Like many, I enjoyed watching the video clips of Prince George starting school. I am taken, though, with the choice of school by his parents, one that departs from prior royal practices and entails a longer drive. You see, the school was chosen for its primary focus on kindness encoded in its most important rule: “Be kind.”
That choice seems to echo with many parents in the U.S. In a report titled “The Children We Mean to Raise” by the Making Caring Common project at Harvard University, 96 percent of parents surveyed indicate that the moral character of their children is very important or essential.
Yet the good news seems to break down here, as three out of four students believe that “my parents are prouder if I get good grades in my classes than if I’m a caring community member.” Manifested in actions, the message that achievements matter most is borne out by more than 50 percent of high school students admitting to academic cheating and a view of the “real world” that “successful people do what they have to do to win, even if others consider it cheating.”
What a disconnect! Did we as parents send a message for compassion but leave it at that? Or did we embrace a different priority that could not escape detection by our children?
As parents in a highly competitive culture, it is natural to want to do everything possible within our power, from Baby Einstein videos to special lessons, so that our children are not left behind. At the same time, most parents I know do not want to trade character for achievements, blunt the exercise of compassion for self-improvement, or encourage cruel behavior as a price for success.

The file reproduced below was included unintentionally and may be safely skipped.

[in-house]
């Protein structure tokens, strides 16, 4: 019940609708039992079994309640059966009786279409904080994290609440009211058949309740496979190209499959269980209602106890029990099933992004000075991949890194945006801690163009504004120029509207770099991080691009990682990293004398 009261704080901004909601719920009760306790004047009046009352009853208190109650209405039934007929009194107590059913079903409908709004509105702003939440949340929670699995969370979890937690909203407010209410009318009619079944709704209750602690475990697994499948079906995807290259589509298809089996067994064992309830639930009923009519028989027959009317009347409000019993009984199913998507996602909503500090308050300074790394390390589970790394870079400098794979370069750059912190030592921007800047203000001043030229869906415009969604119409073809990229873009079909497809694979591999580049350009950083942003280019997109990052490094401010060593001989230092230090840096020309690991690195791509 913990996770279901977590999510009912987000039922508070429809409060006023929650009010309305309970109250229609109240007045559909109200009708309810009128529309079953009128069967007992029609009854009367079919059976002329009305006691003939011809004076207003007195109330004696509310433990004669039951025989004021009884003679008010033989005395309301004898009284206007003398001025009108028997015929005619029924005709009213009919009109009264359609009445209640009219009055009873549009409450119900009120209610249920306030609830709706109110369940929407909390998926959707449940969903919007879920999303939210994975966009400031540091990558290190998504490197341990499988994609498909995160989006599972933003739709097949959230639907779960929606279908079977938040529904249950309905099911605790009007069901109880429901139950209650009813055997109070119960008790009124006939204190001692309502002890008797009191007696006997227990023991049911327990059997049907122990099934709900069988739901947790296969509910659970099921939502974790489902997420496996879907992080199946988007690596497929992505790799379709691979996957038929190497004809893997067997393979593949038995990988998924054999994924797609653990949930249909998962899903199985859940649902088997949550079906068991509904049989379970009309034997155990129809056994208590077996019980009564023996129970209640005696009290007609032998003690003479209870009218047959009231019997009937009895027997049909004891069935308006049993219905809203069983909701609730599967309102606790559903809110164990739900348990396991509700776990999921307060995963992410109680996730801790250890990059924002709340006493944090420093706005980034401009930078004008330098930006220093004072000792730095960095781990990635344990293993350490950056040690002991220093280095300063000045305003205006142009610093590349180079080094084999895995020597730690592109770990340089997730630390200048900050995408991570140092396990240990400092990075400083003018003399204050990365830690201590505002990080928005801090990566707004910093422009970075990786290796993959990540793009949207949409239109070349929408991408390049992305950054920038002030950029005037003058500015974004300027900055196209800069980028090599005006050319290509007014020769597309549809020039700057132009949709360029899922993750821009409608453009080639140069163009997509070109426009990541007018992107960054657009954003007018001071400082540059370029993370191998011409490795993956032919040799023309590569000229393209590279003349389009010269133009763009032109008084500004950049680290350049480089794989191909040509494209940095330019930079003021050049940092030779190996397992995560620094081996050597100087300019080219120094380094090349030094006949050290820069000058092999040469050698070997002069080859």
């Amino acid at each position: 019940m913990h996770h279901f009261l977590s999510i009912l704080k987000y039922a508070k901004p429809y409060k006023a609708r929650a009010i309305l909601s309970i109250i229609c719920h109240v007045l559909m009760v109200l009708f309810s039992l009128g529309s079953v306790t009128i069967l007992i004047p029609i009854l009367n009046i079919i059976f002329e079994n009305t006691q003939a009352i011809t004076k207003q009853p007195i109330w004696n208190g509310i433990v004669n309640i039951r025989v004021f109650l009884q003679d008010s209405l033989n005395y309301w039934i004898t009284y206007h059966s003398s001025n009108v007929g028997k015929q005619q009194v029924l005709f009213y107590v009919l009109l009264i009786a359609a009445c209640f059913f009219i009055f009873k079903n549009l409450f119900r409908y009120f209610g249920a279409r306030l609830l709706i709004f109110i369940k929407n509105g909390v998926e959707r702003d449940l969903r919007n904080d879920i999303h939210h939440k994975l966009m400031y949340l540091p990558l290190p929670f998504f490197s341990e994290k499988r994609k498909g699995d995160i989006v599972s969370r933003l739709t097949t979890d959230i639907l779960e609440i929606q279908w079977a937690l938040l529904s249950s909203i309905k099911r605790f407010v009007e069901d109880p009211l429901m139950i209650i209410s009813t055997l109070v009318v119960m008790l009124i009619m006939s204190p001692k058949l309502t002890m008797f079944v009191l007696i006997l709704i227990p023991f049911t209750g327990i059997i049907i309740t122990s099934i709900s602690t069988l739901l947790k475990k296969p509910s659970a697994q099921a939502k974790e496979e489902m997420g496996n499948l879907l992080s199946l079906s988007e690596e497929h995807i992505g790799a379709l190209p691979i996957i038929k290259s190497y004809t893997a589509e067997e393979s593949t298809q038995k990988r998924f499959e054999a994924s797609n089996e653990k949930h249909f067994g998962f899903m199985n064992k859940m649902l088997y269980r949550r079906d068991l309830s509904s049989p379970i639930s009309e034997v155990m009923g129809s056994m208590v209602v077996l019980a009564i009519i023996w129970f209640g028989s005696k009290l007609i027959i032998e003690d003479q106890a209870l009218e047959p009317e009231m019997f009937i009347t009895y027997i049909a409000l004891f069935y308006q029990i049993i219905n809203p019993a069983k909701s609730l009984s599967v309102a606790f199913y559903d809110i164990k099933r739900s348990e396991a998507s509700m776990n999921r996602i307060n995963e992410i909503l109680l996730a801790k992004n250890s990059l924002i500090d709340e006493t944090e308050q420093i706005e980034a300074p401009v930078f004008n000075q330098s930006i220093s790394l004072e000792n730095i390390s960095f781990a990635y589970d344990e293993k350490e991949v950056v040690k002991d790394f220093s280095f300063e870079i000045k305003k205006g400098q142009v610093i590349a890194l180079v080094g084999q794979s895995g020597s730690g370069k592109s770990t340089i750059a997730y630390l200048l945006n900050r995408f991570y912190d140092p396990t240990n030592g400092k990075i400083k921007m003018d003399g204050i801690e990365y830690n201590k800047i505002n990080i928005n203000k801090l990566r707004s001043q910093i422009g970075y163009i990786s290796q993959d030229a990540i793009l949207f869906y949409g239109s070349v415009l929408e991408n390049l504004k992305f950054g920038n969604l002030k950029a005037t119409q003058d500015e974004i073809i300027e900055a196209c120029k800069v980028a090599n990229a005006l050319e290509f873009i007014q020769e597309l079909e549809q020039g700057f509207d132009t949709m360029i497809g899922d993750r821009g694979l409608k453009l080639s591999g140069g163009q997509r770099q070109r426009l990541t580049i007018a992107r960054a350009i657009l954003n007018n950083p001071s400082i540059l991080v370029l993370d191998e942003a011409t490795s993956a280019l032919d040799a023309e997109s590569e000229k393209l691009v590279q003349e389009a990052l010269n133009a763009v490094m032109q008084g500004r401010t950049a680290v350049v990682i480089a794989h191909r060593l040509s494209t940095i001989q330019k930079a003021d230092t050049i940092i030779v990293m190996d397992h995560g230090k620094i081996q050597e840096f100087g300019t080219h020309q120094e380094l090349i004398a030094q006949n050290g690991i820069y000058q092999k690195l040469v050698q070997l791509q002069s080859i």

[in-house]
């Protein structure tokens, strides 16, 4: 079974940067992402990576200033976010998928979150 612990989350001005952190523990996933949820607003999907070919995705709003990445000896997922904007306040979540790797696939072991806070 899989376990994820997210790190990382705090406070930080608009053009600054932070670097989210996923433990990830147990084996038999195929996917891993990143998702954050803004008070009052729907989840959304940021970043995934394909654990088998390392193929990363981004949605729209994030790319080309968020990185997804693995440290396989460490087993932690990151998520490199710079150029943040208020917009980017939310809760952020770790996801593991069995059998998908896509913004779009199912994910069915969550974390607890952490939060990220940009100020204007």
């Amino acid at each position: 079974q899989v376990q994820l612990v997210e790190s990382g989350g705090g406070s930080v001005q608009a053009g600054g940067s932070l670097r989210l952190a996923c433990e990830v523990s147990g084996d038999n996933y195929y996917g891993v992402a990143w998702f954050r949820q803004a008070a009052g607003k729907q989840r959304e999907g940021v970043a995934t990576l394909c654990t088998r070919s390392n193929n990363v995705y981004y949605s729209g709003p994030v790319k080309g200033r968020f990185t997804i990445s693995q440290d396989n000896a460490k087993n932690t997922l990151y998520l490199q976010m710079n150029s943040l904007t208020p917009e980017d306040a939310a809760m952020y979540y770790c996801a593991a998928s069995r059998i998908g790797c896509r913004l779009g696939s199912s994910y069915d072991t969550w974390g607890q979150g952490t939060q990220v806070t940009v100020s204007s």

It is likely that lost in the daily grind is the mindfulness that continuously prompts the need for kindness, calls out and reinforces the daily examples within family life, models the behavior that puts compassion into action and seeks out opportunities for children to serve in their communities. Mobile devices and other forms of entertainment hijack our children’s time for reading, particularly nonfiction, which research has shown can cultivate empathy and broaden our ability to put ourselves in the shoes of others.
We could also encourage our children to participate in something out of their areas of strength not to compete or win, but just for the fun of it. Busy lives also squeeze out interactions with others, including relatives, neighbors and folks from the community.
Such engagements are the grist that build relationships and bonds that develop affection between people. When children are on the receiving end, they learn kindness and generosity in the most profound and enduring way.
There is nothing wrong with helping our kids excel and advance. But we must watch out for the ways by which we elevate this responsibility beyond its rightful proportions.
With good intention, we can render our kids’ performance, which is often insidiously yoked to rankings and ratings, the singular family priority that pushes out time for each other, for friends, for decompression, for fun and for worship.
Resulting in destructive personal and group dynamics, performance can become the currency by which children calibrate their worth or think they need to earn love from their parents.
For Thomas’s Battersea School, its approach to forming kindness (and incidentally, strong academic performance) is “Enjoyment, Learning and Achievement,” through a curriculum that includes art, music, ballet, French, drama and physical education. Perhaps parents can exhale now and read a self-help book to recover fun as a way to cultivate kind and able children!
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